Greek lesson: we are all in the same boat PDF Print E-mail
Utopia - Government economics

Greek lesson: we are all in the same boat
By Edmund Conway
April 14th, 2010

How much worse off is Greece than the rest of the developed world?

The answer, according to Dylan Grice of Societe Generale, is: not as much as you might have assumed. In fact, he points out that in many senses it is actually a little better-off than many other countries, which ought to be slightly alarming for the rest of us.

In particular, he strips out a useful chart which underlines the fact that Greece (and for that matter the UK) have, on average, a far longer-dated stock of government debt than most other countries.


What does this mean? Grice helpfully presents another chart which tells the story. Essentially, if you’re having to roll over lots of your debt each year, as you will when it expires so often (and because you don’t actually want to pay it back when it expires) it means you have to issue a hell of a lot more debt at the day’s going interest rate. Which in turn leaves you far more vulnerable to a sudden sharp increase in interest rates.


Now, one should also bear in mind the fact that Greece has an extremely large current account deficit, and a large net investment shortfall (essentially the cumulated balance sheet for the country). But then so do plenty of the other countries in these charts. The difference? Effectively that Greece suddenly lost credibility in the markets. So in the end it was the capriciousness of investors that was the deciding factor. Or, as Grice puts it:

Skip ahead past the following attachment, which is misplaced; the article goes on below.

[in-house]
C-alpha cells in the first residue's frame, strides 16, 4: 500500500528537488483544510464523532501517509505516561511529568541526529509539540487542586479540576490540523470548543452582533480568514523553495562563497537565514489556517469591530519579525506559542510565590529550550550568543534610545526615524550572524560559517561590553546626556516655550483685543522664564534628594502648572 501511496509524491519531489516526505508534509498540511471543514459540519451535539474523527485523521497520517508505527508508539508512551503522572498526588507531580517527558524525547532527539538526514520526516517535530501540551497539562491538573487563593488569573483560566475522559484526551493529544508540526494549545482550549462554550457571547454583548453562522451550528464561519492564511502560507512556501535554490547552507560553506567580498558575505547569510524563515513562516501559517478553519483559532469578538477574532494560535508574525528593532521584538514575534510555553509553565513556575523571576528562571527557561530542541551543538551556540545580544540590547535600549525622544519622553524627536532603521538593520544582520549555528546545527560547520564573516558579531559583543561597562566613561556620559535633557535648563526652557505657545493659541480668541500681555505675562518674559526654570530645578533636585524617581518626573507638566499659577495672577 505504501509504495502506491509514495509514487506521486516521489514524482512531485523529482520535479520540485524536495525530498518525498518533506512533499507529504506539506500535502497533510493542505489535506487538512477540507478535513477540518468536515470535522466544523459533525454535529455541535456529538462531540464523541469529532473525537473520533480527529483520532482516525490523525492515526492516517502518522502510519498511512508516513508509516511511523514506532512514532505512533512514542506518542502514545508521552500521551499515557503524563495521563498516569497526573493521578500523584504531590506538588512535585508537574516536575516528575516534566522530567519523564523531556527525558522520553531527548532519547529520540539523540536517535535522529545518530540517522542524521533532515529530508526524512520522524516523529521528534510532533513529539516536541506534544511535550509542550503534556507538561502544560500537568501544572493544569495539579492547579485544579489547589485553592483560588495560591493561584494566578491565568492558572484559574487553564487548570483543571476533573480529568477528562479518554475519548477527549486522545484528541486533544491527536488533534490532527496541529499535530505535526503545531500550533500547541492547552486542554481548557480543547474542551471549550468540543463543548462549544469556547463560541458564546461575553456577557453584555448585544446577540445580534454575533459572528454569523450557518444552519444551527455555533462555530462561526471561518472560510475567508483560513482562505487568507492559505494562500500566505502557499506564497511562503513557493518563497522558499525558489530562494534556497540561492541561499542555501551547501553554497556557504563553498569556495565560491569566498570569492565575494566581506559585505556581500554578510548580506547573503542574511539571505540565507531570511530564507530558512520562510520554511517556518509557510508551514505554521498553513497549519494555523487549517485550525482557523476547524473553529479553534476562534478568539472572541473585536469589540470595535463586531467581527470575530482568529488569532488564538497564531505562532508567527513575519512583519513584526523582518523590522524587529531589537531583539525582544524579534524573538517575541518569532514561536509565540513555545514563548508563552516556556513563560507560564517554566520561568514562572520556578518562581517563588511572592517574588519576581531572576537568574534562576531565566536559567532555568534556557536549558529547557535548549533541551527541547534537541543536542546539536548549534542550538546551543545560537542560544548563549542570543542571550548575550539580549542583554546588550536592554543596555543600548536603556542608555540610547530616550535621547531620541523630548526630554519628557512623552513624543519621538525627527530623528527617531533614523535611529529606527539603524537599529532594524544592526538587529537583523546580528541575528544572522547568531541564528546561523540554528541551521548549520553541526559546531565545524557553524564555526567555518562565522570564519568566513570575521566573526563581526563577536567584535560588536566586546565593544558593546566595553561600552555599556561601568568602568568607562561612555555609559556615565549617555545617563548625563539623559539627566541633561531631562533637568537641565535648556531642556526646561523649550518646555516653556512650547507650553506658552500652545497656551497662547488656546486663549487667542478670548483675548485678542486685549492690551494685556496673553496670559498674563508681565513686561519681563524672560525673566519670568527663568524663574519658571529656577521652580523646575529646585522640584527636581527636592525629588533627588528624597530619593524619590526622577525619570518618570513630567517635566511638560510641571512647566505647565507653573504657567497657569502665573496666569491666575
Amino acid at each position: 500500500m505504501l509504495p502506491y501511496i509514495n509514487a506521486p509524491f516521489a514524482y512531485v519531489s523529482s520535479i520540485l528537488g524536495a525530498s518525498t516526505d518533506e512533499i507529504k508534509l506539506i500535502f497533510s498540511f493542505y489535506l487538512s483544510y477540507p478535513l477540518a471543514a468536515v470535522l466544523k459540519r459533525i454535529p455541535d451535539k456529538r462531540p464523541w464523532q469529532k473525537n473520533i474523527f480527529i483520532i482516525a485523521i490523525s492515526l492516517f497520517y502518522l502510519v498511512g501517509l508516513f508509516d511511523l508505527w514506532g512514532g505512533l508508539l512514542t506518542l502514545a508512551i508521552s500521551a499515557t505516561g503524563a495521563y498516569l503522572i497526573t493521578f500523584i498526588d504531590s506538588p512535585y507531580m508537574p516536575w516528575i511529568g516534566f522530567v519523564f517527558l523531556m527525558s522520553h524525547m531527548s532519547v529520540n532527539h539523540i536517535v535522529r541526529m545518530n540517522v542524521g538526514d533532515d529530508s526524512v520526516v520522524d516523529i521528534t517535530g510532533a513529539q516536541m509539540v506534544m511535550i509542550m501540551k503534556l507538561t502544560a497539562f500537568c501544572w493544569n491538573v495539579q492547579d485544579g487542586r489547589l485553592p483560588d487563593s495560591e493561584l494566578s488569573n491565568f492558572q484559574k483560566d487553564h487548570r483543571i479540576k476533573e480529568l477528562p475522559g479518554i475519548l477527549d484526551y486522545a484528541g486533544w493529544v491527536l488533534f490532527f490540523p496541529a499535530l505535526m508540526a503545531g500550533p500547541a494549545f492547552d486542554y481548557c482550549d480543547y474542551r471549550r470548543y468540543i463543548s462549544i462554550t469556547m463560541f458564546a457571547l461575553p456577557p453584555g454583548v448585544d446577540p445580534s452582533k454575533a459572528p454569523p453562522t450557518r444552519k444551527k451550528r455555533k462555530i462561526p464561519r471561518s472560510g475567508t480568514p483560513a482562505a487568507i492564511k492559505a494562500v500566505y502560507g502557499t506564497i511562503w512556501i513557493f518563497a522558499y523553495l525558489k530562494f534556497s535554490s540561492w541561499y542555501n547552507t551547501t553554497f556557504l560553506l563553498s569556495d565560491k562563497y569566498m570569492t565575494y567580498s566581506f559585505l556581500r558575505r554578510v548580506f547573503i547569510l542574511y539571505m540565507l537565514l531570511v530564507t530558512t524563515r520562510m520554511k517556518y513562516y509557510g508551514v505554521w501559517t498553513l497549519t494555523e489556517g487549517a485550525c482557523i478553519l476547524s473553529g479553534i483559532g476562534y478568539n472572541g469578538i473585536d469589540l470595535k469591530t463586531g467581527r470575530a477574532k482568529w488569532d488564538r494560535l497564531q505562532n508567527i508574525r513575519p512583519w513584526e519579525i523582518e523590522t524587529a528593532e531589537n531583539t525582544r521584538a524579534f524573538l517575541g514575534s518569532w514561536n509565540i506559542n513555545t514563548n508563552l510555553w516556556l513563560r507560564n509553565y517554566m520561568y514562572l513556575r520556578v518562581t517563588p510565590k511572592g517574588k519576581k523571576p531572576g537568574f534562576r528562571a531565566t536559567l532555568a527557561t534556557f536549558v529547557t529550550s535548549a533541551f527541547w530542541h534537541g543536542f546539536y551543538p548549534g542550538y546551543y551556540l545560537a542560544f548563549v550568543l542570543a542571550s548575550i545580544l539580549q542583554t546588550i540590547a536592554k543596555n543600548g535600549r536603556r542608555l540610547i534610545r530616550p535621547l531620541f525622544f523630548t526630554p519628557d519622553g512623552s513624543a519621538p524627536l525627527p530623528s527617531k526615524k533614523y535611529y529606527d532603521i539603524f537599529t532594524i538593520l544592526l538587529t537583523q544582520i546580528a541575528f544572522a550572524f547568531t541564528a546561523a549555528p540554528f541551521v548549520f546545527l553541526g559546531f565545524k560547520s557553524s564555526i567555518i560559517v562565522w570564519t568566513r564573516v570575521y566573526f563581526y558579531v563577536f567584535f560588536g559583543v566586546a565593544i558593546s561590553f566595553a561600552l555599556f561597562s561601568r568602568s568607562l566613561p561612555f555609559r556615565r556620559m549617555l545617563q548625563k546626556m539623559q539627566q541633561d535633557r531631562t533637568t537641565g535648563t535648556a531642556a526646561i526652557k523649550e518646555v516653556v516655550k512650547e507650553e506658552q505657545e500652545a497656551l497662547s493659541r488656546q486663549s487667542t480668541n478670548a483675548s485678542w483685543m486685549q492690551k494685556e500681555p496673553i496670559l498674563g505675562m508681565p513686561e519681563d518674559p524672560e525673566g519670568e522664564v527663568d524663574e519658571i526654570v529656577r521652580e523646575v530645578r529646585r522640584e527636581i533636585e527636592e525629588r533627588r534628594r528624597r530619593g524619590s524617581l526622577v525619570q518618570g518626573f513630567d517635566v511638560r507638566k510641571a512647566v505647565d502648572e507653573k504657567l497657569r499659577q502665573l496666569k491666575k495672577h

“the most chilling similarity between the Greeks and everyone else isn’t in the charts above showing that their various debt metrics are in the same ballpark, it’s in the realisation that we too are subject to the same iron-clad laws of budget sustainability and that we too are as helplessly vulnerable to any reassessment of sovereign risk by the famously fickle Mr Market.”

In the end, all Western nations face a long-term dilemma (which has been the case since before the crisis, but is more front-and-centre of everyone’s minds now). Over the past 50 years we have committed ourselves to massive welfare states which our economies are simply not generating enough cash to finance. This final chart sums up the problem.


We go on about the mass of off-balance sheet debts faced by the UK government (eg pensions, healthcare, PFI etc) but this is not a problem peculiar to the UK. However, it is an issue that all democracies should be discussing. In his manifesto launch yesterday, David Cameron talked about the most radical overhaul in welfare since the system was launched. That is precisely what is needed. The problem, as I wrote in the paper today, is that neither the Tories nor any of the other parties has provided much detail on how they would go about doing it.

Source: Telegraph UK.

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